technique to track vocals without headphones

Was about to use this technique, and thought it was worth sharing.

Some folks give better vocal performances when they are just singing along with the speakers rather than using headphones. But then you end up with leakage from the rough mix. However there is a way to minimize the leakage to almost inaudible levels.

  1. Set your mix to mono and pan it to come from one and not two monitor speakers.
  2. Use a directional microphone on the vocalist and situate it so it points a null node to the speaker to minimize the leakage you actually record.
  3. Record as many vocal takes as needed.
  4. After the vocalist is done, record a new track with the vocalist staying in the same position as they were when they were singing. The purpose of this track is to record just the leakage you get from the rough mix into the mic. You keep the vocalist in place and don’t move or change any levels so you get as close to capturing exactly the leakage that occurred during the tracking.
  5. Take this leakage track and reverse the phase on it.
  6. For each vocal take, mix it and the phased reversed leakage track together.
  7. Adjust the level of the phased reversed leakage track in the mix until the backing level is minimized.

FYI, noise canceling headphones work on the same principle of summing together noise and phase reversed noise.

Nice, but a lot more work than having the singer put up with headphones :wink:

Sure it is more work, but not that much. Besides I like to treat my main singer real nice, since it’s usually me. :sunglasses:

That’s clever, but also convoluted. A studio vocalist should learn to use the headphones. It’s a better methodology. I am suspicious of artifacts with the phase-cancellation technique.

I’m getting more into Mid-Side Stereo miking, so the phase-cancel technique you describe wouldn’t work for me.

Yes I have used this technique ! I was skeptical before trying it but it worked quite spectacularly.
And it definitely helps the performance vibe when the headphones come off…
For the recording of my “leakage” track I had to kick my vocalist out of the studio… he just couldn’t keep quiet for the 4 minutes needed to record the spill on its own. It still sounded great though… :sunglasses:

I’m interested in hearing Tom’s response to this.

All well and dandy, but only really advantages on a main vocal (if you can be bothered). For songs that have a lot of vocal tracking and backing tracks let alone multiple dropins in segments you could spend an age setting it all up.

And what if you change the tracking volume or someone knocks the mic position etc, etc.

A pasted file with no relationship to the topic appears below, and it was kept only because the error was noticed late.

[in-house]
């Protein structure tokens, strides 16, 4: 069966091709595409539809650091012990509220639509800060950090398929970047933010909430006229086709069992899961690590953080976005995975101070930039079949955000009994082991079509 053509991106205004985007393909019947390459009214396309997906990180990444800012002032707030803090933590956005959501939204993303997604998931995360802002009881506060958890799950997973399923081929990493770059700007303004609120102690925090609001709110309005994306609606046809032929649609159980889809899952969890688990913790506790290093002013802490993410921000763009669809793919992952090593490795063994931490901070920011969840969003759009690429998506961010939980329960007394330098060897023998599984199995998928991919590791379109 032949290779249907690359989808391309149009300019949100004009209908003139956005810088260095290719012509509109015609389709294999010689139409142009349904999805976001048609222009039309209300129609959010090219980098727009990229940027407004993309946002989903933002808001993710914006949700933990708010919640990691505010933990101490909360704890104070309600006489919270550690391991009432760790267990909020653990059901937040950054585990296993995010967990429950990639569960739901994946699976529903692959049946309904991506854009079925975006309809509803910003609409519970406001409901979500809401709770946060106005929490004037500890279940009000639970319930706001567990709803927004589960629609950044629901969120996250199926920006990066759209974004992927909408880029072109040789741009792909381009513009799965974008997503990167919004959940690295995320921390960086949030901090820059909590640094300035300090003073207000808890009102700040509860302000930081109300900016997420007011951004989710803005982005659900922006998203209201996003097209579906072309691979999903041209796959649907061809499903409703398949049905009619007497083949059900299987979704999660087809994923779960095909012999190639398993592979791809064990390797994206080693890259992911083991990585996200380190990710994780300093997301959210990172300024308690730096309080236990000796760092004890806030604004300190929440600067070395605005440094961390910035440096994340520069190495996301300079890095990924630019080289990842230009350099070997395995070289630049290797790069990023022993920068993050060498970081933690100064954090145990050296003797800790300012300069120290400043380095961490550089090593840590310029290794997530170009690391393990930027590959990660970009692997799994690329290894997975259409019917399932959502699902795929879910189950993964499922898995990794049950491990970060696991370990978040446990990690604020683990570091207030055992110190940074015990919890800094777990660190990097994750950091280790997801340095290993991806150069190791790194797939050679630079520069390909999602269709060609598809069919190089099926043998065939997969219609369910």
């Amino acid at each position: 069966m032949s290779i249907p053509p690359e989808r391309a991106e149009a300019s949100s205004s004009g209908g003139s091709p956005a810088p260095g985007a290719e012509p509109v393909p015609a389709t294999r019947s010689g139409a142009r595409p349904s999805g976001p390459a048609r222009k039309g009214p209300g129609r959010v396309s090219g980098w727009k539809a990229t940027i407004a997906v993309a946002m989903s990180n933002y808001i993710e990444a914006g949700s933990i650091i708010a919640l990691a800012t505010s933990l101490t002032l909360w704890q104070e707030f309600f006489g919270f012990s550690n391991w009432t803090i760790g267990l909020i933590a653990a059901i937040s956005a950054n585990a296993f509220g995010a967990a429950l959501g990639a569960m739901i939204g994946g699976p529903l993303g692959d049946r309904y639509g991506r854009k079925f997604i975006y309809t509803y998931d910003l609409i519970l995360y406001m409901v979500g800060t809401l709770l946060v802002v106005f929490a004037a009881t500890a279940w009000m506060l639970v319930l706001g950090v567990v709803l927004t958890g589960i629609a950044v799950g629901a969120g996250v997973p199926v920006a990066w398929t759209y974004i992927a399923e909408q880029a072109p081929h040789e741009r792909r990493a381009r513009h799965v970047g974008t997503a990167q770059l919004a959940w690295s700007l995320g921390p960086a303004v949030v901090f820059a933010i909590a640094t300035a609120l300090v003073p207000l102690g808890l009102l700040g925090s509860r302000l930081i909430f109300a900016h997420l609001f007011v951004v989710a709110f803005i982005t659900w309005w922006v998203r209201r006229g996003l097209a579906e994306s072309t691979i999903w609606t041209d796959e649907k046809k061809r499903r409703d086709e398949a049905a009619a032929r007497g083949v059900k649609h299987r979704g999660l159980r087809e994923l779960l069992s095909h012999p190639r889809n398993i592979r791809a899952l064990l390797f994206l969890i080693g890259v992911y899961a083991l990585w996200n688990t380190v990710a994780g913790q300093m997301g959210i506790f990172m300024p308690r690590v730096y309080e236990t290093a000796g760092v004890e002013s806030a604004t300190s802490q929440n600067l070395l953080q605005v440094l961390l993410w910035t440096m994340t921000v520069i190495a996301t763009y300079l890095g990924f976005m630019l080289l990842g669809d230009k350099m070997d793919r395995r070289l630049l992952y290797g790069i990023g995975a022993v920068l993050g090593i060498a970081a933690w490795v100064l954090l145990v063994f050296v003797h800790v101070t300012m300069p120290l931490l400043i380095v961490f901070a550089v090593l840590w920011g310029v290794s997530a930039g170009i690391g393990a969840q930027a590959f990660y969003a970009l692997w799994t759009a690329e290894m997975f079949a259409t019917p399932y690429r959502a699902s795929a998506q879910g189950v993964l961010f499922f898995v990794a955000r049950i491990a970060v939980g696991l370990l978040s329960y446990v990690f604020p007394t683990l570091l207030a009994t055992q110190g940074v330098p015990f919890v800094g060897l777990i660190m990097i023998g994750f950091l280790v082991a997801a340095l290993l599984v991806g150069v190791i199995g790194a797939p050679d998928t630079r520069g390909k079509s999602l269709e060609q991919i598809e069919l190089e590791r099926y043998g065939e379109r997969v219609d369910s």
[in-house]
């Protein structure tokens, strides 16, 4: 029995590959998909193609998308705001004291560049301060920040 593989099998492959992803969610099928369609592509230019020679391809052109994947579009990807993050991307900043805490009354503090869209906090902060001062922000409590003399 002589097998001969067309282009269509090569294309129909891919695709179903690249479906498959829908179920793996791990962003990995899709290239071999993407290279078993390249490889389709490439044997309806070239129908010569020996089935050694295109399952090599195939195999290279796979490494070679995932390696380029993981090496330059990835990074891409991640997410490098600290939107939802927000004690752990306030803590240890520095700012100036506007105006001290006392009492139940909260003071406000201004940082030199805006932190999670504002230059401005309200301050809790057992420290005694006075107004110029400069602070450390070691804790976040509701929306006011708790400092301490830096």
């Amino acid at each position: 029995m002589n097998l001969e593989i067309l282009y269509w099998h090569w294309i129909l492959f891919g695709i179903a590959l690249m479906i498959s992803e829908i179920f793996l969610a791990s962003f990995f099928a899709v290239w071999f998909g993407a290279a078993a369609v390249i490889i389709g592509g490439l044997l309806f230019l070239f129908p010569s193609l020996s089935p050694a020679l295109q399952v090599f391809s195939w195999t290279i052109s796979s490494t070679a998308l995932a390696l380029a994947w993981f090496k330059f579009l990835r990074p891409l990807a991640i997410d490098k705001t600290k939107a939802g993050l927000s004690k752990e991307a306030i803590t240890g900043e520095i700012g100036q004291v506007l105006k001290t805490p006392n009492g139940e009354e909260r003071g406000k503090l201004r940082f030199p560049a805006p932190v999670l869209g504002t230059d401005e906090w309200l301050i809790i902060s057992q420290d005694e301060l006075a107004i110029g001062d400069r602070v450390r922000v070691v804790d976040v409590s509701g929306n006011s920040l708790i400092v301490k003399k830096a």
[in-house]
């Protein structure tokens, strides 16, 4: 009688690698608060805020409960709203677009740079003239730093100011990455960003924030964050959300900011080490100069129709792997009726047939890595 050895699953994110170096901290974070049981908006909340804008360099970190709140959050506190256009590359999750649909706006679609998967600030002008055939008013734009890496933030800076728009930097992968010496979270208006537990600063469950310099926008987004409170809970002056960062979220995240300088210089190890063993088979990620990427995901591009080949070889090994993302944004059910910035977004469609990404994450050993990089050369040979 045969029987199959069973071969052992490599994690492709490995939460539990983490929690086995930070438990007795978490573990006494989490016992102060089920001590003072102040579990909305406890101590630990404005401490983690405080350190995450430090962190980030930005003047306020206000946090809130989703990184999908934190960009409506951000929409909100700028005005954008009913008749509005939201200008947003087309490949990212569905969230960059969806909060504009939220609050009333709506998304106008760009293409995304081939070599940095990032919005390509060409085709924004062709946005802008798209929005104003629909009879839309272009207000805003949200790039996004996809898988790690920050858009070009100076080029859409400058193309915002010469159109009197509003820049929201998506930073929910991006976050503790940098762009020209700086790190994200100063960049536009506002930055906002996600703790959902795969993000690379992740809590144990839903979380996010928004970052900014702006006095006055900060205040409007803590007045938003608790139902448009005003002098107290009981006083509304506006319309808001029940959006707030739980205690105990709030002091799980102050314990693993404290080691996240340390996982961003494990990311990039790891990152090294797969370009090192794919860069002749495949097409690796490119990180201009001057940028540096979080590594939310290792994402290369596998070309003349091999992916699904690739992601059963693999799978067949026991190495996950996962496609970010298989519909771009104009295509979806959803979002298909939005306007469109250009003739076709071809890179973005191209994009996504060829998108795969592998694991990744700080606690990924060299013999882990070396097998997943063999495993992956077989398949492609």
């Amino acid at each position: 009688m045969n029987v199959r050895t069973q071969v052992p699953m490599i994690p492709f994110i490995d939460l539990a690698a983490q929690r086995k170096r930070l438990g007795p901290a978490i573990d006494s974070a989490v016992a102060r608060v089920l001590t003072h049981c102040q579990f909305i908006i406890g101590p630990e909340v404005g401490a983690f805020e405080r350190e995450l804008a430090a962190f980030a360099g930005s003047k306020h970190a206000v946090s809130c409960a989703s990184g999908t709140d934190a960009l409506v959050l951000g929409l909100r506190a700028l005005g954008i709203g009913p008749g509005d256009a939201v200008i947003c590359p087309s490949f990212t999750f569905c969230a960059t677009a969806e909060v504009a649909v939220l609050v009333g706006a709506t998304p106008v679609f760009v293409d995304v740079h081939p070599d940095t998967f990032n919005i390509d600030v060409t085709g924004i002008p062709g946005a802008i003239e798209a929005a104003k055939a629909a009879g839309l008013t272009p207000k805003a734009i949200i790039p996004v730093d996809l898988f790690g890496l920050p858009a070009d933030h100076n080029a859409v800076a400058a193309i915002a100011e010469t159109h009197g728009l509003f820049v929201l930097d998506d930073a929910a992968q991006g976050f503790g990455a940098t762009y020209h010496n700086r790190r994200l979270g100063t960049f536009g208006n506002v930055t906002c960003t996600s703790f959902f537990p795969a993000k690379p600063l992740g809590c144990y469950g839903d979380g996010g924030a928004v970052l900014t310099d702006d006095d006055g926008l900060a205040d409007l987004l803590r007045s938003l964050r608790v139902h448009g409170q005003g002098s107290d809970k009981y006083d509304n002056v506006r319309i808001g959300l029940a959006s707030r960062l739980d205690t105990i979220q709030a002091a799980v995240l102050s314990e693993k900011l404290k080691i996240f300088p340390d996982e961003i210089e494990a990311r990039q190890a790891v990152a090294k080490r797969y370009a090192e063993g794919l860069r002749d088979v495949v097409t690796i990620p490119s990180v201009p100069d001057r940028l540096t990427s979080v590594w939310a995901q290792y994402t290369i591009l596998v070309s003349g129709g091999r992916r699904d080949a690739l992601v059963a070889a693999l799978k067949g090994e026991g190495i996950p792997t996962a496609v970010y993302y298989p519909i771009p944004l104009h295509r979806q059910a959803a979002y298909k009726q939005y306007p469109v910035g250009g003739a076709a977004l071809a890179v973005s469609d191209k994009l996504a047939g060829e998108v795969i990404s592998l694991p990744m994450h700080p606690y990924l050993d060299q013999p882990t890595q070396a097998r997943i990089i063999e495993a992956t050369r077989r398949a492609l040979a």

Just way to much for large vocal projects IMO.

On the positive, a good technique to have for those problem times though.

In theory it should work, but if there is any room sound in there, you will have a hard time canceling it out since room sound is so organic and non-linear. Hyper and super cardioid mics are not my choice for recording vocalists because if the person moves, the tone of the vocal will change dramatically, so you would have to force the singer to sing standing really still. You would probably have the vocalist pretty close to the mic too. This isn’t natural and usually doesn’t lead to that “juicy performance”. I have used a similar technique (canceling) a beep in a drummer’s headphone that was audible in the cymbal decay at the end of the song and it worked well, but you are only dealing with a notch where the beep of the click resides in the EQ. The little bit of room that was left was covered by the sustain of the other instruments.

I have used a floor monitor that was quarantined off by gobos for a group of vocalists 12 or so people a while ago when I didn’t have enough headphones. Recorded them in M-S and had a sound absorber in behind the shoe to block the monitor but there was still bleed. I didn’t cancel the bleed because the SNR was fine for where the part sat in the mix.

Beware… Main vocals undergo a lot of treatment, compression, eq, spatial… yadda yadda yadda… the noise floor will come up and bite you in your a$$ if you aren’t careful. If I ever used this technique (and would avoid it at all costs), I would do the cancellation, print it and have the best SNR before I started processing the main vocals because if you have the phase reversed channel and main and start treating the main, then theoretical null has just been voided.

As with anything, YMMV! :mrgreen:

technique to track vocals without headphones

A cappella!!! DONE
:mrgreen: :mrgreen: :mrgreen: :mrgreen:

Thanks Tom, makes sense. Although I do like the way of thinking, it might prove beneficial at some point :slight_smile: